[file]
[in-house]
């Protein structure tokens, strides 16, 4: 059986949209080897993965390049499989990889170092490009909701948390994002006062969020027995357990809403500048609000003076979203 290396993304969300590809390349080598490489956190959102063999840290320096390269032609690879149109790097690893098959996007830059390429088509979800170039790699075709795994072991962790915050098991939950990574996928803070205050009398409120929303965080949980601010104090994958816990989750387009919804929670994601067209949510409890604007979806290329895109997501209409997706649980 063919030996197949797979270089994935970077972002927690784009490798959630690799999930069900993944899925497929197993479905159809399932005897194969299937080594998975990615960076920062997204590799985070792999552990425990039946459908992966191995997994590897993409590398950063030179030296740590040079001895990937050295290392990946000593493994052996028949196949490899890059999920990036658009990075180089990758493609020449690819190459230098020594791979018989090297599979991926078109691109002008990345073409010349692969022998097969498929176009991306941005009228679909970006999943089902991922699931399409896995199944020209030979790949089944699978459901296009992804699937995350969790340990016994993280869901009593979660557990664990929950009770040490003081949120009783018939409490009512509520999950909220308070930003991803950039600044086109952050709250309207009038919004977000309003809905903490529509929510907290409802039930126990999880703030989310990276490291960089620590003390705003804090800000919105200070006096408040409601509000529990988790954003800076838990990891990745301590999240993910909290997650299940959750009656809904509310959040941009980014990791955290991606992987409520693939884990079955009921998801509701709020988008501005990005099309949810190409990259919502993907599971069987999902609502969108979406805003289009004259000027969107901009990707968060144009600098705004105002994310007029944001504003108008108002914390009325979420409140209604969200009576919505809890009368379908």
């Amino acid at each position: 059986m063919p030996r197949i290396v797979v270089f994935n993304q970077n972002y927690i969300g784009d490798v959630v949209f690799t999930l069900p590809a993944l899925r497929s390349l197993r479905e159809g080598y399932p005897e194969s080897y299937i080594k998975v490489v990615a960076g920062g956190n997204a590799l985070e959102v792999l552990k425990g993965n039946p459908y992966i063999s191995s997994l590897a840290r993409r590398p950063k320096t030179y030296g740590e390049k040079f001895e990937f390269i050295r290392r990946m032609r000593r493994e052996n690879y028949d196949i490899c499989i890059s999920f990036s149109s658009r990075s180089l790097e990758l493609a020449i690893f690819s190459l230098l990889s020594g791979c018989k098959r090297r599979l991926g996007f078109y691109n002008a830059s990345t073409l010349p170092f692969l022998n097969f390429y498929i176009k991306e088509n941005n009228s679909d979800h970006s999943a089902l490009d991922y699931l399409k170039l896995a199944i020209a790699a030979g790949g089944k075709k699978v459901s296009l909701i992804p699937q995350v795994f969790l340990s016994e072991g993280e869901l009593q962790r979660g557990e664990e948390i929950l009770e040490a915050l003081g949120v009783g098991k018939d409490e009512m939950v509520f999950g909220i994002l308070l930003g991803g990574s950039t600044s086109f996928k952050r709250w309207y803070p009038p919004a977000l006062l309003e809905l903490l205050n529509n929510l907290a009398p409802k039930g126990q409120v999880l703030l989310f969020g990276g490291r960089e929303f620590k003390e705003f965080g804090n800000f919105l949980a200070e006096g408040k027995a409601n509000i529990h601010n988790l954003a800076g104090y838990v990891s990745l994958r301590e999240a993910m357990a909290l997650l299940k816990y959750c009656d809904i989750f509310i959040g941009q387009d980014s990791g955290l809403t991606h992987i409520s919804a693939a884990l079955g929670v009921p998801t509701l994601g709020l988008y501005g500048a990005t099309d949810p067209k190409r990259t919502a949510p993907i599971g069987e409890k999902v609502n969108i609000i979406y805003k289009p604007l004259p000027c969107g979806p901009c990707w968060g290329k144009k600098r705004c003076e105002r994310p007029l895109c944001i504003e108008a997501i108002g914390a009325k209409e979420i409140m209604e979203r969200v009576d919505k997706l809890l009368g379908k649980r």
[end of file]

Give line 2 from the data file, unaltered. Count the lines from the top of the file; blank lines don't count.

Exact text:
């Protein structure tokens, strides 16, 4: 059986949209080897993965390049499989990889170092490009909701948390994002006062969020027995357990809403500048609000003076979203 290396993304969300590809390349080598490489956190959102063999840290320096390269032609690879149109790097690893098959996007830059390429088509979800170039790699075709795994072991962790915050098991939950990574996928803070205050009398409120929303965080949980601010104090994958816990989750387009919804929670994601067209949510409890604007979806290329895109997501209409997706649980 063919030996197949797979270089994935970077972002927690784009490798959630690799999930069900993944899925497929197993479905159809399932005897194969299937080594998975990615960076920062997204590799985070792999552990425990039946459908992966191995997994590897993409590398950063030179030296740590040079001895990937050295290392990946000593493994052996028949196949490899890059999920990036658009990075180089990758493609020449690819190459230098020594791979018989090297599979991926078109691109002008990345073409010349692969022998097969498929176009991306941005009228679909970006999943089902991922699931399409896995199944020209030979790949089944699978459901296009992804699937995350969790340990016994993280869901009593979660557990664990929950009770040490003081949120009783018939409490009512509520999950909220308070930003991803950039600044086109952050709250309207009038919004977000309003809905903490529509929510907290409802039930126990999880703030989310990276490291960089620590003390705003804090800000919105200070006096408040409601509000529990988790954003800076838990990891990745301590999240993910909290997650299940959750009656809904509310959040941009980014990791955290991606992987409520693939884990079955009921998801509701709020988008501005990005099309949810190409990259919502993907599971069987999902609502969108979406805003289009004259000027969107901009990707968060144009600098705004105002994310007029944001504003108008108002914390009325979420409140209604969200009576919505809890009368379908």